1 How your pension is calculated
The Firefighters’ Pension Scheme 2015 (FPS 2015) is a career average revalued earnings scheme. This means that the pension you build up is based on your annual pensionable pay for each year that you are a member of the FPS 2015.
It is calculated using the following formula:
- Pensionable pay x 1/59.7
Your pension is revalued each year by a Treasury Order to protect your pension from the effects of pay inflation. This revaluation ensures that your pension grows at the same rate as the Average Weekly Earnings Index while you are an active member.
When you retire your pension will increase by the cost of living as measured by Pensions Increase (Review) Orders.
2 When you can draw your retirement benefits
Normal pension age (NPA) is 60 but you can take your retirement benefits on the following:
- Late retirement
You can continue to work and contribute to the Firefighters' Pension Scheme 2015 (FPS 2015) if you wish. If you do continue beyond age 60 you would continue to receive the standard scheme benefits as well as receive an age addition. This will enhance the amount of pension you receive to reflect the fact that you have postponed receipt of your pension.
- Normal retirement
If you retire from active membership at age 60 the retirement benefits you have built up will be paid without reduction.
- Early retirement
If you have reached age 55 and wish to draw your retirement benefits you can give written notice to West Sussex Fire & Rescue Authority that you wish to receive your retirement benefits. Your retirement benefits would be payable with reduction to reflect the fact that your pension is being paid before you have reached NPA.
- Partial retirement
If you have reached age 55 and wished to draw your retirement benefits but still continue to work as a firefighter you can choose to draw your retirement benefits from a date agreed by West Susses Fire & Rescue Authority. If you draw your retirement benefits before age 60 they will be reduced to reflect the fact that your pension is being paid before you have reached NPA.
- Ill health retirement
If you leave service at any age due to permanent disablement, you may be considered for an ill health pension. If the authority determines you should receive an ill health pension it would be payable without reduction. The type of ill health pension you receive will depend on whether your disablement meets the higher or lower tier ill health conditions.
- Employer-initiated retirement
If you reach age 55 but have not yet reached your 60th birthday, you may receive your retirement benefits without reduction for early payment if the authority terminates your employment. This would be after it had determined that a retirement pension should be awarded on the basis that it would ‘assist the economical, effective and efficient management of its functions’ having taken account of the costs likely to be incurred in the particular case.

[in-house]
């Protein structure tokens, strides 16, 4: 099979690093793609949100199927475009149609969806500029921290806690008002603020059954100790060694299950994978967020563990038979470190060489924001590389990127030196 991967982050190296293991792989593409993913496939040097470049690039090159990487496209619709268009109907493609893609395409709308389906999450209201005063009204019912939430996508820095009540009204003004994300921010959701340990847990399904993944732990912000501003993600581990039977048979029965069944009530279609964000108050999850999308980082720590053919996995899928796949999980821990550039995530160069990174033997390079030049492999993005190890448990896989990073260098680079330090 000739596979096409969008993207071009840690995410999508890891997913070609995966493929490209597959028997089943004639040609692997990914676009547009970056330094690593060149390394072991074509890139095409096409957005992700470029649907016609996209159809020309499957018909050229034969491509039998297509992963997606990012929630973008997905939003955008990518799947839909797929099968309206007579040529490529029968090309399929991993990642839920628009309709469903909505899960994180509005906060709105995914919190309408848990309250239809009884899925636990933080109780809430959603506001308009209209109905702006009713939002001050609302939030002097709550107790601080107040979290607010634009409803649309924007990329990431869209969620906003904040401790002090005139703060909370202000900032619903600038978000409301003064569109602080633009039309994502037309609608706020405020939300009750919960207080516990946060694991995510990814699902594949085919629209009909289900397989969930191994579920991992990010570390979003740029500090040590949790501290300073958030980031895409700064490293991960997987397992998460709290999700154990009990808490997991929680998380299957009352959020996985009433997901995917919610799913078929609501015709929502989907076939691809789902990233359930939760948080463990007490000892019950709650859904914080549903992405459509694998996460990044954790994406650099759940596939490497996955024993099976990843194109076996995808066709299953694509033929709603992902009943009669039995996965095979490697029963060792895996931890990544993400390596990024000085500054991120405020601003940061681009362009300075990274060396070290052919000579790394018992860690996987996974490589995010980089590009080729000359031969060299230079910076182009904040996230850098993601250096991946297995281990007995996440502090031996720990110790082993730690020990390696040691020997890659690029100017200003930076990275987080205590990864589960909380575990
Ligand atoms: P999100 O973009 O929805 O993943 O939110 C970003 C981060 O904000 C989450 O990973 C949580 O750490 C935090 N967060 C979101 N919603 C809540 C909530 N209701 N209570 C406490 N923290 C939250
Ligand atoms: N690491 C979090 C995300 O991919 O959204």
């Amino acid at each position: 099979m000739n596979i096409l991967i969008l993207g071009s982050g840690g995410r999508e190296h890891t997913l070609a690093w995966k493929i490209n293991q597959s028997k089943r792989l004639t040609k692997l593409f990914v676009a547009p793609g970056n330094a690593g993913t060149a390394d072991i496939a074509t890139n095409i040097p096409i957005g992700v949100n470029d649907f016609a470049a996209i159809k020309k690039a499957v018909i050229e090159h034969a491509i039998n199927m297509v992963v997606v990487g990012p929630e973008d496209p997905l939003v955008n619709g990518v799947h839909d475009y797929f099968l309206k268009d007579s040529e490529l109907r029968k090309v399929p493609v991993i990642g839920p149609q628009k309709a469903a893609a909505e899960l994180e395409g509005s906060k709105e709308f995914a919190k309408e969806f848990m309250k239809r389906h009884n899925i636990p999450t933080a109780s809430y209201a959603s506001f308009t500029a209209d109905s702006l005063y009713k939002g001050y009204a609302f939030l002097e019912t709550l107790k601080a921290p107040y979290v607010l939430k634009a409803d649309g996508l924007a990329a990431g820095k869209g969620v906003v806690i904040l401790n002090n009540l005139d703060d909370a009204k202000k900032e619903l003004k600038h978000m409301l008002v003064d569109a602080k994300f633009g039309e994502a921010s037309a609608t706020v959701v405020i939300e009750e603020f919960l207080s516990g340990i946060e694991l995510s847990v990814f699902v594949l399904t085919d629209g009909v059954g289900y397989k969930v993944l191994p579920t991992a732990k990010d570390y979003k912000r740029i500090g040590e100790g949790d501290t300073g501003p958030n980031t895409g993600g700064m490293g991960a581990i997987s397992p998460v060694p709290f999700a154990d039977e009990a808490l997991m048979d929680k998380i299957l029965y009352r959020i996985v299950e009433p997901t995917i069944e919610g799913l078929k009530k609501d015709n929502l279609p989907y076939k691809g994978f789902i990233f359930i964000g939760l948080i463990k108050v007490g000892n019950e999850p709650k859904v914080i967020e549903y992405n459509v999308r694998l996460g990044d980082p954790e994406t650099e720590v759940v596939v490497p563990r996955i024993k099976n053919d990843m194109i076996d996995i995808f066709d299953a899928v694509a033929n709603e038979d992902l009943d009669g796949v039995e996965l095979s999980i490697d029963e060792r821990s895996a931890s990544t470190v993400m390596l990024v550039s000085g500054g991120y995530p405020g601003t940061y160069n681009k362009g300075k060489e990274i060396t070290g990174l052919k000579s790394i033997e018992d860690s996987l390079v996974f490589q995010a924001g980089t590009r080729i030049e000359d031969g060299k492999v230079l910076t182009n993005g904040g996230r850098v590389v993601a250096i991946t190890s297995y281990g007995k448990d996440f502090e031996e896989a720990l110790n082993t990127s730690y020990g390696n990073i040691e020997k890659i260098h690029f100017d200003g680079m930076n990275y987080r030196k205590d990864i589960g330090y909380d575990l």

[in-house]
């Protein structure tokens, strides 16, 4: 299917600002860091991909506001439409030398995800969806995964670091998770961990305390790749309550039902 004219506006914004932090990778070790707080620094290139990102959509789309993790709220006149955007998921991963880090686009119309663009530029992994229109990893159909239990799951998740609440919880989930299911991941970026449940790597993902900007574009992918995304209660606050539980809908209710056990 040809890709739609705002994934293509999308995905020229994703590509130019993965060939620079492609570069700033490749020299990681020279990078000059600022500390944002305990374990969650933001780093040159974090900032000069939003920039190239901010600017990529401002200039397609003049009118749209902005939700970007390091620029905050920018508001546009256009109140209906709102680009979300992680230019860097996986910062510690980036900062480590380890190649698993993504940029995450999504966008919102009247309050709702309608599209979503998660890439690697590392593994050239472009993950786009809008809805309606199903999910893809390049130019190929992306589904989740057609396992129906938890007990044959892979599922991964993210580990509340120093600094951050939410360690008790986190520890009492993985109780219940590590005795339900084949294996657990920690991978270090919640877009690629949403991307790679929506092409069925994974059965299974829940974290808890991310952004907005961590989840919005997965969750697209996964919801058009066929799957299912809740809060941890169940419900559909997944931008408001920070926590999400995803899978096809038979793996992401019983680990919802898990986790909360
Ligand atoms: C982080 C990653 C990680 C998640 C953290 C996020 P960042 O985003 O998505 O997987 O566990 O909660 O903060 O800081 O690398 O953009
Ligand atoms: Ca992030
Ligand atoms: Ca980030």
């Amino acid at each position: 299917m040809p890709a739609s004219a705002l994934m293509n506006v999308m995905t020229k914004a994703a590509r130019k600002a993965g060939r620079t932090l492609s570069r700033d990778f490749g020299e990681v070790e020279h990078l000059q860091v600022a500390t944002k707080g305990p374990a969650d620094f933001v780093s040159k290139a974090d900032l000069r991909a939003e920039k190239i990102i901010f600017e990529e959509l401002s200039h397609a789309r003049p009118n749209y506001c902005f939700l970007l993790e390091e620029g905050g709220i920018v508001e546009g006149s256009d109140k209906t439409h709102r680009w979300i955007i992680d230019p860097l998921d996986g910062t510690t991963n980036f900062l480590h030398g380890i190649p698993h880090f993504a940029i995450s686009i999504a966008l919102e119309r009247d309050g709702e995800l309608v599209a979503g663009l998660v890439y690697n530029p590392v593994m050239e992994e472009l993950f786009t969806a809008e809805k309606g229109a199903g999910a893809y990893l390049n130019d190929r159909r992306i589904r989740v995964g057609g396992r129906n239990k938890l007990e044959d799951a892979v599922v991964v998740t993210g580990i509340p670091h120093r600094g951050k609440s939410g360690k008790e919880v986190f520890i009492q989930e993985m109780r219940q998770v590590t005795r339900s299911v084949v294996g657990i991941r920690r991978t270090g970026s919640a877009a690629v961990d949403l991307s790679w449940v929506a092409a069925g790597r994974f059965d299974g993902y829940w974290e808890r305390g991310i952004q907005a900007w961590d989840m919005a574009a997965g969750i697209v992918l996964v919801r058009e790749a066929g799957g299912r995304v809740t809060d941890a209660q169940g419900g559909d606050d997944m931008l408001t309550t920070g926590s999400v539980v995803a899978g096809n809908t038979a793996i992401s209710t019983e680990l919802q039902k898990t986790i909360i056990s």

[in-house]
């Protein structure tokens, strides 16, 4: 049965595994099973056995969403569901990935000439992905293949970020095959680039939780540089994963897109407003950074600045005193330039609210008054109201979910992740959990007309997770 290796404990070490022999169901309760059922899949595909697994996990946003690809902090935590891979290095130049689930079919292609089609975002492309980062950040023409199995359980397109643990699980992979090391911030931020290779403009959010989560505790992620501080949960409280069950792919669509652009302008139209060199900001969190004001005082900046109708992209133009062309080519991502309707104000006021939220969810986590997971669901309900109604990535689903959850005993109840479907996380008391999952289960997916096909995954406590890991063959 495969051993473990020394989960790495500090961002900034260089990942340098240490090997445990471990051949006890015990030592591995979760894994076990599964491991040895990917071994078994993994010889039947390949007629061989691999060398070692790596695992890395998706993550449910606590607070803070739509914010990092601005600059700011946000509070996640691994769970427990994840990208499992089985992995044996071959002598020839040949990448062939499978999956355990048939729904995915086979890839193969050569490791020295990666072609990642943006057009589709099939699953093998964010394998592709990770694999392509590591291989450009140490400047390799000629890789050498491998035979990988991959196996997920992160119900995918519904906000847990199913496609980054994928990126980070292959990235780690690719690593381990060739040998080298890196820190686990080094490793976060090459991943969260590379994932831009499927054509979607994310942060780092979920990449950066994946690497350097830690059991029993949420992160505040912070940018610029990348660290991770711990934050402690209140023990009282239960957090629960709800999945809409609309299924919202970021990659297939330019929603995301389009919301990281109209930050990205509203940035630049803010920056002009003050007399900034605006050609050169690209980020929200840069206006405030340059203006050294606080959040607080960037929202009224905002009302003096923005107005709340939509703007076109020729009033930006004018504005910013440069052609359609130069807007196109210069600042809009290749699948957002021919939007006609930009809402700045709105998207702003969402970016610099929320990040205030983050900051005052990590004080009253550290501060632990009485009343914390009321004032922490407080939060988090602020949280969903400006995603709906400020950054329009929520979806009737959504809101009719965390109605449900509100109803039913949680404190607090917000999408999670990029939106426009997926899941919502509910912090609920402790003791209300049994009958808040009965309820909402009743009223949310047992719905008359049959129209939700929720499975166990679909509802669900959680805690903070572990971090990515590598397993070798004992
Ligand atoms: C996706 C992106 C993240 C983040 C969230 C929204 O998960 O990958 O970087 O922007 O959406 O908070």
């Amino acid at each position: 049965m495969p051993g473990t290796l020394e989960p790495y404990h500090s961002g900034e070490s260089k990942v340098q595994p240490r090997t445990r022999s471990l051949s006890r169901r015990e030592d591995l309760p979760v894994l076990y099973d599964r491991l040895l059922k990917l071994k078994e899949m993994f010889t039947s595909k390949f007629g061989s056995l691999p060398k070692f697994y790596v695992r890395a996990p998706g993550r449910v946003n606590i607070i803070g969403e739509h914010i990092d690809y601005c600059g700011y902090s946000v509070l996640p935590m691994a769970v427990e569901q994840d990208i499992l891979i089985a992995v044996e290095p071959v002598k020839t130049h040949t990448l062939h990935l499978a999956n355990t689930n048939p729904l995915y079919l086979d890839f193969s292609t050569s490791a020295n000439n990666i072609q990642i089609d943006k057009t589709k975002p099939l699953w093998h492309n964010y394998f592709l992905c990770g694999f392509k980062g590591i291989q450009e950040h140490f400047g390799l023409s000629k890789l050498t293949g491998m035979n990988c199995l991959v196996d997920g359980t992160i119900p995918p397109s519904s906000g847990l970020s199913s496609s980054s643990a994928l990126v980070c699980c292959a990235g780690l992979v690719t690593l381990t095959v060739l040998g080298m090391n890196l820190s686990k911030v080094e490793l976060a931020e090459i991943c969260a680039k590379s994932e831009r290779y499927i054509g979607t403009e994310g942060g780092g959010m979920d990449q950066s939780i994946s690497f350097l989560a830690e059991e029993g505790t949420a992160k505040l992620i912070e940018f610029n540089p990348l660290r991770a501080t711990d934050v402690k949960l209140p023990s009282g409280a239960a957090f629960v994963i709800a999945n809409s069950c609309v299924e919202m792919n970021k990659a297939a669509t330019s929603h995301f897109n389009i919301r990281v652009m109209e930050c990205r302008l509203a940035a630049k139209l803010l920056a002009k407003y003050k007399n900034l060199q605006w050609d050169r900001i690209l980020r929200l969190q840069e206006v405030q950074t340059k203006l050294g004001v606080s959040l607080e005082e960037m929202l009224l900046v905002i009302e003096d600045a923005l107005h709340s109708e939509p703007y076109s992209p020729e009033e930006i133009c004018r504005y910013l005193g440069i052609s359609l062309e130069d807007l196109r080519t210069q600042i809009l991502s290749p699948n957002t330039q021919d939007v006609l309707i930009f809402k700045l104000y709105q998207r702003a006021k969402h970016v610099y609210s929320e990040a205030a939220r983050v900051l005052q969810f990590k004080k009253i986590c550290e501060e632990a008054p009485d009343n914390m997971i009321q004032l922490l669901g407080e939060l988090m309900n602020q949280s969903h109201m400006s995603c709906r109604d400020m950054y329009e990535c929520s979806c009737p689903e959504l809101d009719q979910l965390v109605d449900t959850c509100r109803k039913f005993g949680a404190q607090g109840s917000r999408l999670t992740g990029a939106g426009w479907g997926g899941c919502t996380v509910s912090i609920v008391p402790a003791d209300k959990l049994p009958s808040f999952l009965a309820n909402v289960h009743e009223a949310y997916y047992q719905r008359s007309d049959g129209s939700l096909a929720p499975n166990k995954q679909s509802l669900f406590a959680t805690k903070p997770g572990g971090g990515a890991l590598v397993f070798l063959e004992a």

On retirement you will be given the option to convert up to a quarter of your pension to a tax-free lump sum enabling you to receive £12 for each £1 of pension you give up. There are limits on the amount of pension you can convert and you will be provided with details of this option when you come to retire.
Reduction in lifetime allowance
If your pension savings are worth more than £1 million, you may need to protect your pension savings from the lifetime allowance tax charge.
3 Life cover
If you die in service and you are an active member of the scheme, a tax-free lump sum death grant of three times your pensionable pay will be payable at the discretion of the West Sussex Fire & Rescue Authority to your nominee(s), personal representative or any other person appearing to have been your relative or dependant.
Your final pay is the higher of:
- the pensionable pay you received in the last year
- the average of the pensionable pay you received in the last three years.
4 Income protection for your dependants
A pension will be paid to your surviving partner and eligible children, providing you have been a member of the Firefighters' Pension Scheme 2015 (FPS 2015) for three or more months or have transferred other pension benefits into the scheme.
A person is treated as a surviving partner if they are your spouse, civil partner or eligible cohabiting partner.
If you die in service and you are an active member, the surviving partner’s pension would be:
- for the first 13 weeks, the pay you would have received
- following the first 13 weeks, half of the pension you would have received had you retired on the grounds of ill health with entitlement to a higher tier ill health pension.
The pension paid to an eligible child is a quarter of the pension you would have received had you retired on the grounds of ill health with entitlement to a higher tier ill health pension. If there are more than two eligible children, then the equivalent of two children’s pensions are split equally across the children.